I believe it most likely there is a theological reason behind the use of the term to refer to all believers. In Romans 8:14 Paul writes, “all who are led by the Spirit of God are sons of God.” Paul uses a term here that is normally used merely of males—“sons”. However, he uses it to refer to all believers: male and female. This seems to be not only supported from the implication throughout the book that he is speaking to all the Christ followers in Rome, but also from the parallel use of “children” in 8:17. I think we discover the reason why “brothers” or “sons” can be appropriate titles for male and female believers in the context. Paul writes that “you have received the Spirit of adoption” (8:15) and “we are…heirs of God and fellow heirs with Jesus Christ” (8:17). In both Jewish and Greco-Roman cultures it was sons who were usually the heirs and males were the ones to be adopted. What Paul is teaching here is that any true follower of Jesus Christ is a full-fledged heir of all the saving blessings of God because each one is united to Christ and so adopted into God’s family with all the rights and privileges that come with that. Later in that same chapter we learn that God is working in us that we might “be conformed to the image of his Son, in order that he might be the firstborn among many brothers” (Romans 8:29, emphasis added).
It appears that Paul uses this language to show that no matter who we are (male or female) we are full heirs, wholly adopted into the family because of our union to the Son. As such, it appears that the significance of a mixed group being referred to as “brothers” is that an emphasis is being sounded—namely that our salvation is absolutely dependent upon the who has for all eternity been in a relationship to the Father as Son (John 1:14; 3:16; 1 John 4:9, NKJV). God worked in the ancient world in such a way (especially Jewish and Greco-Roman settings) that the sons were heirs, the ones who received firstborn double-portions of inheritance, and males the ones who were adopted so that we could see very clearly that only in the Son, the firstborn, the one who is the heir, we find our full blessing and inheritance from God. In other words, I believe there is a strong possibility that terms like “brothers” and “sons” are used to refer to all believers at times to highlight our status is a reality only because we are united to the Son , i.e. we are “brothers” of the one who has won for us our adoption and our inheritance (see also Hebrews 2:11-17).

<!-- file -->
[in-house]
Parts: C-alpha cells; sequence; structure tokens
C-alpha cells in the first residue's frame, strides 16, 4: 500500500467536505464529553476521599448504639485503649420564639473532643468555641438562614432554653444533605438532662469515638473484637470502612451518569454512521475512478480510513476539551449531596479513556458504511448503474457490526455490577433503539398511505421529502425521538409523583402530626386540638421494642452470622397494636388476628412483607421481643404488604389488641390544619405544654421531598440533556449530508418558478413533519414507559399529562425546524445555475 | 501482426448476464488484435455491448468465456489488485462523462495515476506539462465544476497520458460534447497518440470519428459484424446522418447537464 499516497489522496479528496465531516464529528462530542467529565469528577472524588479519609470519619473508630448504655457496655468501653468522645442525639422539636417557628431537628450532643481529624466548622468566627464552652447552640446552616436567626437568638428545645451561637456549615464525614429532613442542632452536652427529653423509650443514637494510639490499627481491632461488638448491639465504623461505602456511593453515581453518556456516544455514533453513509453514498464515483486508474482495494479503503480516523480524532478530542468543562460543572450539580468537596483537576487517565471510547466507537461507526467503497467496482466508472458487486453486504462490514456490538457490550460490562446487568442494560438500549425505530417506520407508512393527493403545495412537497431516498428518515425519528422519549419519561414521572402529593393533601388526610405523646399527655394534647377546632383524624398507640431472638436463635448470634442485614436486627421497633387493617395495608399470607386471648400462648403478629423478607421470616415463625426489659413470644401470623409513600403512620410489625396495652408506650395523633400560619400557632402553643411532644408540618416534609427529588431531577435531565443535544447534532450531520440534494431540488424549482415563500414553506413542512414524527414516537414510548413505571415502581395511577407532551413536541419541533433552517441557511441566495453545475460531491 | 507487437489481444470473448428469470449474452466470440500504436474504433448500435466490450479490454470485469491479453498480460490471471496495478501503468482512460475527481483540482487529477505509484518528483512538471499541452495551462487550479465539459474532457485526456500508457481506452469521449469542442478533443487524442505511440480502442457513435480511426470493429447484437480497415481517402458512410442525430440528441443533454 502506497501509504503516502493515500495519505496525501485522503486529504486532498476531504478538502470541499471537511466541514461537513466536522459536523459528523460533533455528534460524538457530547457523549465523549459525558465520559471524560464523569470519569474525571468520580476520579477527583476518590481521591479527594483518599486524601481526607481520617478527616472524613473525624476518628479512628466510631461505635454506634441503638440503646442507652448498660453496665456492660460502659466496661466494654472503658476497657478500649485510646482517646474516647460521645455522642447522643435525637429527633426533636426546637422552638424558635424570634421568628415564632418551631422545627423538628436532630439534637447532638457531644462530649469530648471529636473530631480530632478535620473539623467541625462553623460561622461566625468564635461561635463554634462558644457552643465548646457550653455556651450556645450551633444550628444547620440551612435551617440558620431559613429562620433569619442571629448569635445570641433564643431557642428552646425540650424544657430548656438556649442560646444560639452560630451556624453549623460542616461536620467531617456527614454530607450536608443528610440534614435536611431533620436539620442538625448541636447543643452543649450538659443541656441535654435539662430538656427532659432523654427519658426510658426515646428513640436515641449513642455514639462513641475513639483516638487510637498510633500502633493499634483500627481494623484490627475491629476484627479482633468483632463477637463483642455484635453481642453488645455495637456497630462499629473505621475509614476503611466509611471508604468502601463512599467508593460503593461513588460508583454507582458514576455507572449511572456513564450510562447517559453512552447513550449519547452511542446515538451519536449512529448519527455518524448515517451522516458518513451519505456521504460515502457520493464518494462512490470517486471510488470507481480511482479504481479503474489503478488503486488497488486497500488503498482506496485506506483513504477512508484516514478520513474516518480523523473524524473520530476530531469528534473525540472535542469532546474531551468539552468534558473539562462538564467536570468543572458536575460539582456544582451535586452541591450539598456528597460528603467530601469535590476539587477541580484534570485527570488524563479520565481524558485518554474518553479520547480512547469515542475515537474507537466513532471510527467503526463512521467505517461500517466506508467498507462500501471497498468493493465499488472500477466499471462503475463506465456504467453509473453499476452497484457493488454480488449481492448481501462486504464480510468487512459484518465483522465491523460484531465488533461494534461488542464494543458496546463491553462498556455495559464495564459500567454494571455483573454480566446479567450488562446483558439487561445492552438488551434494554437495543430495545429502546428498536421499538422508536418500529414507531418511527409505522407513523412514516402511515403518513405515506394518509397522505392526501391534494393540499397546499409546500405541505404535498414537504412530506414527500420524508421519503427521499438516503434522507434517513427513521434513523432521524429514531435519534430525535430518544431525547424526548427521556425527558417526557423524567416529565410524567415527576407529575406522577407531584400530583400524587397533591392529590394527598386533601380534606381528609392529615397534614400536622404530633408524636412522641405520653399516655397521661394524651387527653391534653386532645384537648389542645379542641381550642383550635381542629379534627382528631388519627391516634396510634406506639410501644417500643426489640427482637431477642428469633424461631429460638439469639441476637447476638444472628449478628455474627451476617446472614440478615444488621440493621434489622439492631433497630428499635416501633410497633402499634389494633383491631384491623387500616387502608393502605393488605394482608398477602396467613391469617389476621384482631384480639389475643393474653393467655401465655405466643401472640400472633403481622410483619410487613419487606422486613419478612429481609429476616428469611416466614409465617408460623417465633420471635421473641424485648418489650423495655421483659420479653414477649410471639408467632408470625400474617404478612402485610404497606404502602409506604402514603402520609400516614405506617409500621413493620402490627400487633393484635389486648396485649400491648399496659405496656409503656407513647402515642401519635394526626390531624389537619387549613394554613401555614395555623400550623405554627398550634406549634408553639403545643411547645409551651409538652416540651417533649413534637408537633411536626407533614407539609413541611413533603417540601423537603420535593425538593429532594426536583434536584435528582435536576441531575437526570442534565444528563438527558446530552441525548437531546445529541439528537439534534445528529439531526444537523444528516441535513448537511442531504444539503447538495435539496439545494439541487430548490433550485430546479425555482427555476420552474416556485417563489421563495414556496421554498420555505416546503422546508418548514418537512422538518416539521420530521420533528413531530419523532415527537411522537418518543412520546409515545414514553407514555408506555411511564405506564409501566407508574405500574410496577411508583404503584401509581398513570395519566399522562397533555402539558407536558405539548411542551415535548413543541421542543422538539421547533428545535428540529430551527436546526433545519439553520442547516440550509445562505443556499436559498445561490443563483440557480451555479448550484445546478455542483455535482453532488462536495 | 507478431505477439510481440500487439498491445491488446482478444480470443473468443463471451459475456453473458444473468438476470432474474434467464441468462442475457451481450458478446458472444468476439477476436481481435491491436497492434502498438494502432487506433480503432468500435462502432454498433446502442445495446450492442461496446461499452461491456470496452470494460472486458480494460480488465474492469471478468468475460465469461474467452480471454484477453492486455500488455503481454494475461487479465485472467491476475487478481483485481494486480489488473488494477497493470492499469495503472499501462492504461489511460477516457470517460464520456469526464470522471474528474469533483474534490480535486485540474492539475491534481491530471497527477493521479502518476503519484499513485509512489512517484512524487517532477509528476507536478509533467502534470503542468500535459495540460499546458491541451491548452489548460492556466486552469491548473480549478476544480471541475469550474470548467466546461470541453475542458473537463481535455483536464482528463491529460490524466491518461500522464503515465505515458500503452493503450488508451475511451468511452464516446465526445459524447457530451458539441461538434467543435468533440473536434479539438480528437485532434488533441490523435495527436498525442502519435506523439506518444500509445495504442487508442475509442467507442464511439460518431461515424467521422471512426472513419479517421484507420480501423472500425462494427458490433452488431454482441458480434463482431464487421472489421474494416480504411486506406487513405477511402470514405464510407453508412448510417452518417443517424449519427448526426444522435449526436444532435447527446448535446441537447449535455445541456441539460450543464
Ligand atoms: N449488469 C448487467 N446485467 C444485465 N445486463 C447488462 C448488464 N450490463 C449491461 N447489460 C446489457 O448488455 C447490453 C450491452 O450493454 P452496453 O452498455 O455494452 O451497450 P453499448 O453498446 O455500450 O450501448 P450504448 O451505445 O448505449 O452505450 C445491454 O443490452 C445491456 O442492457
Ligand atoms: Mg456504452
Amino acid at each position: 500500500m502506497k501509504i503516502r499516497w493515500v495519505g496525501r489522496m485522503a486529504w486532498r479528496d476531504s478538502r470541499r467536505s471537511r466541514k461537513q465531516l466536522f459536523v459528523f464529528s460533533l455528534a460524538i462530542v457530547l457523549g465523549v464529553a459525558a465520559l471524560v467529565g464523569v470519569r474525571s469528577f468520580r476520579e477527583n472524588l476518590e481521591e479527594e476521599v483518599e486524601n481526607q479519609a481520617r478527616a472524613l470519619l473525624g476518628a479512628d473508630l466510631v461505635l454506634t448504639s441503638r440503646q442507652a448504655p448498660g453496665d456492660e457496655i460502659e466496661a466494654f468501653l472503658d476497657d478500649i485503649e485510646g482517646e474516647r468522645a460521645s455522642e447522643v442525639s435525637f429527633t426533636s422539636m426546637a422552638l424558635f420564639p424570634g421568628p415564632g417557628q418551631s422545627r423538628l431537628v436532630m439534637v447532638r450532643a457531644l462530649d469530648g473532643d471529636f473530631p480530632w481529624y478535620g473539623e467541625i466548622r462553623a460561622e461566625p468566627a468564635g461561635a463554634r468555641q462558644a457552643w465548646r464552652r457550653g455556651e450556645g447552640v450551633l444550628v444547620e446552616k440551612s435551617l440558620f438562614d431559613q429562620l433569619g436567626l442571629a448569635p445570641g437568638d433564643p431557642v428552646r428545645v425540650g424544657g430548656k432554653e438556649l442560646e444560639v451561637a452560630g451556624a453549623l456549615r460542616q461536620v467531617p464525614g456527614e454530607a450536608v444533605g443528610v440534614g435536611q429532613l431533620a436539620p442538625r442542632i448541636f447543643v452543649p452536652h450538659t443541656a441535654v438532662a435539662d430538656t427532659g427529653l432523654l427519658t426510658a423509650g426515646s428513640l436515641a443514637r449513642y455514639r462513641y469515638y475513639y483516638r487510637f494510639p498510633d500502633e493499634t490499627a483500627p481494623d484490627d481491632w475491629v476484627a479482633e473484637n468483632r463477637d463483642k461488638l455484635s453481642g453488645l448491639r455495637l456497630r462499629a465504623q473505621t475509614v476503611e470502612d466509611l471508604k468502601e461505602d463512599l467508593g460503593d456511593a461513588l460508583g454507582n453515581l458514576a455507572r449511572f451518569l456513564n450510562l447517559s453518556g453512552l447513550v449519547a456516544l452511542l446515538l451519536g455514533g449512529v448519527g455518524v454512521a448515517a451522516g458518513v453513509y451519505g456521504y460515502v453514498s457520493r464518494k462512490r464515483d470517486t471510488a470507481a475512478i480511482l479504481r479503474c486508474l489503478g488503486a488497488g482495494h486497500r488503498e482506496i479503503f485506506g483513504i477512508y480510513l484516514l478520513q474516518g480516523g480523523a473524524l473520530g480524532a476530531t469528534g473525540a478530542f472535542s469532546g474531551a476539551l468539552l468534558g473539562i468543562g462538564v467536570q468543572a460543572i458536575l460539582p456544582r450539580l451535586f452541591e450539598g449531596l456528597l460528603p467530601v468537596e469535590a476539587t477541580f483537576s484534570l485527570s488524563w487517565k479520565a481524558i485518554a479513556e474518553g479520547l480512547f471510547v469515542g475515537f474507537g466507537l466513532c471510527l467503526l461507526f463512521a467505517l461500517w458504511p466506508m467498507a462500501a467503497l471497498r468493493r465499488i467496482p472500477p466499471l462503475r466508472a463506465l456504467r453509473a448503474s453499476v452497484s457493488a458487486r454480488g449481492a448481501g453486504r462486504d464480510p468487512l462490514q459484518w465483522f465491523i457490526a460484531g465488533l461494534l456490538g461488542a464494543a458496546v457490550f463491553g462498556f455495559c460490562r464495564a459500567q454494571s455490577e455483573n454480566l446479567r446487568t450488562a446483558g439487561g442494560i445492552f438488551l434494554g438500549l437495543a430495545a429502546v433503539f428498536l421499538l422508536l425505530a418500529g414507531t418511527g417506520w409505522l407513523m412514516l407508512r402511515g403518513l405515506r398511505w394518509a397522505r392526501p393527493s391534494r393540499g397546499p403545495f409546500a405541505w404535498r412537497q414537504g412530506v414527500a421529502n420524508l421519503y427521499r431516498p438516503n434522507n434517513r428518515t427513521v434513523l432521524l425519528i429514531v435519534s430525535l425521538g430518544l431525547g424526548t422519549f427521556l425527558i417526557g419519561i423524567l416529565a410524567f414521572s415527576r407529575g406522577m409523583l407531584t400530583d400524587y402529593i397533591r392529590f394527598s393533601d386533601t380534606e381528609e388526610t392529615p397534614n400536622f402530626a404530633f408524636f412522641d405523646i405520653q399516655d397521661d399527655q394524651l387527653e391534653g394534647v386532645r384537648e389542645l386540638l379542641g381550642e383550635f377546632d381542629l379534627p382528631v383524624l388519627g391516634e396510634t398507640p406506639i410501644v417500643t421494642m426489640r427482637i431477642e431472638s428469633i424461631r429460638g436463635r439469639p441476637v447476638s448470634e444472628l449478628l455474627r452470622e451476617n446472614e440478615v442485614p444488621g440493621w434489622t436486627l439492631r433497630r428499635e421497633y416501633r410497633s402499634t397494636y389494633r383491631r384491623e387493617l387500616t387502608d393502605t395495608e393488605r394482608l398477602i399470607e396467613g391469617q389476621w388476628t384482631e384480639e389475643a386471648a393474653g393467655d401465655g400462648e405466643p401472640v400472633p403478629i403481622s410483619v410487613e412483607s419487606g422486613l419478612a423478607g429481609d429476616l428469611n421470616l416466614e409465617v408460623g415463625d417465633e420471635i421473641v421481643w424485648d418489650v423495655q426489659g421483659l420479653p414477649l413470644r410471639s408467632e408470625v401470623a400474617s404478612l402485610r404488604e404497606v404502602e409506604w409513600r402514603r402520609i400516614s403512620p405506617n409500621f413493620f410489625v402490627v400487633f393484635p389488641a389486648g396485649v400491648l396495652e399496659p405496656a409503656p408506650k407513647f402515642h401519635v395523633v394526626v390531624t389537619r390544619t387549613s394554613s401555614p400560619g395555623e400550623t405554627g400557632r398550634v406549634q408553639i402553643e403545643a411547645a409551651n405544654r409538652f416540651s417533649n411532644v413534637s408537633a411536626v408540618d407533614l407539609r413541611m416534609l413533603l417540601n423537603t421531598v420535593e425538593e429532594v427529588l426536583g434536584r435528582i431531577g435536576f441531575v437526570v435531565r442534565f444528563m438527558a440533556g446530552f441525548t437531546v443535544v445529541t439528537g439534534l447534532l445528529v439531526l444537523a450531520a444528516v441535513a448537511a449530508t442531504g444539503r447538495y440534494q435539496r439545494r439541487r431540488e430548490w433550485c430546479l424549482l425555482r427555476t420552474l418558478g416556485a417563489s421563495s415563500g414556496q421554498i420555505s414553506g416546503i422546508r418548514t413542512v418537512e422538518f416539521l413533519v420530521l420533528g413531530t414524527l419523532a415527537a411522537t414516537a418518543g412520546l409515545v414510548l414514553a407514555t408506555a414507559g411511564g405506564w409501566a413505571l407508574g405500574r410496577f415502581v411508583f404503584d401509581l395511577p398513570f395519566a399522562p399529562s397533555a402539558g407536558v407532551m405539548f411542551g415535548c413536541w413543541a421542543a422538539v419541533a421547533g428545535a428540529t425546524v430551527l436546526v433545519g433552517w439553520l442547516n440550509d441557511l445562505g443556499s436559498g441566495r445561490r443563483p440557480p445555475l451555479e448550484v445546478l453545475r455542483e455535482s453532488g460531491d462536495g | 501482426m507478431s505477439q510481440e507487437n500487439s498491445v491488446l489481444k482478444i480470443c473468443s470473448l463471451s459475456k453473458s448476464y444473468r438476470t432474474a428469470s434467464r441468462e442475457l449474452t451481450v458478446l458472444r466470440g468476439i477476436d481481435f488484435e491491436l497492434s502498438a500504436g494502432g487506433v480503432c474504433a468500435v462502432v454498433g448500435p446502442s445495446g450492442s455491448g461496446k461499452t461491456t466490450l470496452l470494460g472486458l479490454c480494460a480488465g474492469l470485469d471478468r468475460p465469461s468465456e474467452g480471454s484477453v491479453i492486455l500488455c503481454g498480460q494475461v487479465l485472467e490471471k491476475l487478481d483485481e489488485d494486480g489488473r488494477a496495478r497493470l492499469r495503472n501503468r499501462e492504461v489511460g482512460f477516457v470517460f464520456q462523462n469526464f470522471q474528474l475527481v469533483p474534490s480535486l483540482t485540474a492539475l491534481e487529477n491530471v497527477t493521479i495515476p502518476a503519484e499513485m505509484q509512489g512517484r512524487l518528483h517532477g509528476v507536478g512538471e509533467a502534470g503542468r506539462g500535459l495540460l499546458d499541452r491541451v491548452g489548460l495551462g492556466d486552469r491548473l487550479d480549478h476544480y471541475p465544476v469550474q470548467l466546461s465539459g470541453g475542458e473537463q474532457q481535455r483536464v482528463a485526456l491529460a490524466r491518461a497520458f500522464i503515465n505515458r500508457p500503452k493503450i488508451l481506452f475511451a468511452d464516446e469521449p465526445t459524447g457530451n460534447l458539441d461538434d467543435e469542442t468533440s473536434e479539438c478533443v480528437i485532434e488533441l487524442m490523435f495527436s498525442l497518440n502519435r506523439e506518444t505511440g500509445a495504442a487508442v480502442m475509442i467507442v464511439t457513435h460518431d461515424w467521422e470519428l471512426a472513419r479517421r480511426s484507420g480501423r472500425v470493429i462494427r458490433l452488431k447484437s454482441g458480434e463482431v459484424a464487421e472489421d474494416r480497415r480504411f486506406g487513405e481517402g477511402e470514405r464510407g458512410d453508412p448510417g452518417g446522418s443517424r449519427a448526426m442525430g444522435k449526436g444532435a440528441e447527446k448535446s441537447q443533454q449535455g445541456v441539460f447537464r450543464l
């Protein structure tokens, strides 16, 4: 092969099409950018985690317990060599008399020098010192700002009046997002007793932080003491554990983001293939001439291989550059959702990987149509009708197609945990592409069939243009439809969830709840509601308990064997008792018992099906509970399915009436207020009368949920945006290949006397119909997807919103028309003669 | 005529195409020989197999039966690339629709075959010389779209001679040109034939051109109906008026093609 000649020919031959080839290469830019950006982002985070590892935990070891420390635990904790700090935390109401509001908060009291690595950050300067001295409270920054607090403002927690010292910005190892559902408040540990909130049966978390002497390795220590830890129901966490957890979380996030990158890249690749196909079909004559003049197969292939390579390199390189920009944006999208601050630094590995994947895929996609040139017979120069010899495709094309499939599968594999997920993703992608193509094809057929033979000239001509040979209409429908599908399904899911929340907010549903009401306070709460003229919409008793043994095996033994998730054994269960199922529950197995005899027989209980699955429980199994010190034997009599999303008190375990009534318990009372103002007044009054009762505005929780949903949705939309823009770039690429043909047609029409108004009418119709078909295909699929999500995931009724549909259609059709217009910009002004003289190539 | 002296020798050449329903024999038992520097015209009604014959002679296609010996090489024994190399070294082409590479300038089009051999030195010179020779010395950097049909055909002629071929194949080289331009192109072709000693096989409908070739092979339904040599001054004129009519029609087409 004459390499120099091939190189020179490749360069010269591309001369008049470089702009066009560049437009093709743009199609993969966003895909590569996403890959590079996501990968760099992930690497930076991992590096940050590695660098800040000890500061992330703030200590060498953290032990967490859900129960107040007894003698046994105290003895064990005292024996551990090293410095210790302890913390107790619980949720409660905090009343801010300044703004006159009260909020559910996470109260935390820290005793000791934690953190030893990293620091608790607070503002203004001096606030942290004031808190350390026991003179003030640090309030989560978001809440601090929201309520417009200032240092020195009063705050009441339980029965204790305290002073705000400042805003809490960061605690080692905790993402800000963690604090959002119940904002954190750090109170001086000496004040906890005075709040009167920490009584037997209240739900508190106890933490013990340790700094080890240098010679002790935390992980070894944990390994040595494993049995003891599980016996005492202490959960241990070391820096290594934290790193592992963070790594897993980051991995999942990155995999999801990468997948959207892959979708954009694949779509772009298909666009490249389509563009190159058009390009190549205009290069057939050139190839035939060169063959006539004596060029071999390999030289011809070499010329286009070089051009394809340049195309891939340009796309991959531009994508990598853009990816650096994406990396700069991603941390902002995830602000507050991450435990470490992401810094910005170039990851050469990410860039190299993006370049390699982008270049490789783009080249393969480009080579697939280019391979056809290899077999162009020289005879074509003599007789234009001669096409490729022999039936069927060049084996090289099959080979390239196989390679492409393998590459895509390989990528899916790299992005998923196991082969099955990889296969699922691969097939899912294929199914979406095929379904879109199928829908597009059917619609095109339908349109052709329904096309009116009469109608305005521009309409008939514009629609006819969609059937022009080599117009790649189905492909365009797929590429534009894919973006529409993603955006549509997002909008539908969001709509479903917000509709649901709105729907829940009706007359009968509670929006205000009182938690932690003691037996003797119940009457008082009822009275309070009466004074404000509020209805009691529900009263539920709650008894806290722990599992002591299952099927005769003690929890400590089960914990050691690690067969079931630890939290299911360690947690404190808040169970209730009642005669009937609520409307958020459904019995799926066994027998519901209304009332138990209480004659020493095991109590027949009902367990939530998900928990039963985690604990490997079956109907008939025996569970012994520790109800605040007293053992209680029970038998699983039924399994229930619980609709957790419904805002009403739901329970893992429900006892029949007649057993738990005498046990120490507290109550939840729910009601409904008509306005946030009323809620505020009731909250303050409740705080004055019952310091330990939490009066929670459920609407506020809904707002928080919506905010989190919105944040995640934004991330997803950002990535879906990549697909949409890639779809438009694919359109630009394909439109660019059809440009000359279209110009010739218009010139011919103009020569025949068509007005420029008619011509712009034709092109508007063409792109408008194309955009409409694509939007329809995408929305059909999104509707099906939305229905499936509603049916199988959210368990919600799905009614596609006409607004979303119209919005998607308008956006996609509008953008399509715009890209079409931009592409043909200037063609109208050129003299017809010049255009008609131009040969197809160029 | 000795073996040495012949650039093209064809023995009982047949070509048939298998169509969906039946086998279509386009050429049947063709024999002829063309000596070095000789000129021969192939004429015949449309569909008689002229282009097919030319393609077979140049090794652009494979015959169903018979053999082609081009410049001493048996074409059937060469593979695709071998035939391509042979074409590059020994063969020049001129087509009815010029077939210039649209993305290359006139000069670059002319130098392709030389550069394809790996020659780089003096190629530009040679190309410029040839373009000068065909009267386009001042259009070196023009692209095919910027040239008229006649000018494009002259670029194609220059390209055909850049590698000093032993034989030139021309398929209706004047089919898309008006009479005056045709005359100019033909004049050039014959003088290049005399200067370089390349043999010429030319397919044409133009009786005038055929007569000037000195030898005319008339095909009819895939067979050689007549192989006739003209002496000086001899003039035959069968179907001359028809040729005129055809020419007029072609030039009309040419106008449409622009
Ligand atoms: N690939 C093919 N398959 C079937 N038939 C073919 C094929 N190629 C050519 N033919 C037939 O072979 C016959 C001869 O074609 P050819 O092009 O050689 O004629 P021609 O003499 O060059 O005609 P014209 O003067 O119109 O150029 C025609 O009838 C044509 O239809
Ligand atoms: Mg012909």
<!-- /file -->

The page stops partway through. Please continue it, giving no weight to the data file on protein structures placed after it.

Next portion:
So, bottom-line, the term “brothers” is not merely saying believers have a special relationship to one another—that we are part of the family of God—it is also highlighting we have a special relationship to the Son, Jesus Christ (brother), which brings a special relationship to God (full adopted son and heir). So, when the New Testament authors refer to fellow believers as “brothers,” they are not first and foremost highlighting they are males who have a faith-family relationship to other believers (though this is true for men). They are highlighting a relationship to God the Father and God the Son.
Does this mean that we should not translate “brothers and sisters” in those passages where “brothers” is used to refer to male and female Christians? No. That can be a fine translation to bring out that men and women are being addressed. Also, “sister” is a very appropriate address to use of a woman who is a fellow follower of Jesus Christ (e.g. 1 Cor. 7:15). Nevertheless, whenever we see the title “brothers,” applied to all followers, it is good for us to remember this is calling us to consider our relationship to Jesus Christ and the full-salvation blessings we have in him.
So, sisters, you are my sisters as part of the family of God in Christ. But, sisters, you are also my brothers, my full-fledged, adopted children of God and heirs with Christ; “Abraham’s offspring, heirs according to promise” (Galatians 3:28-29)!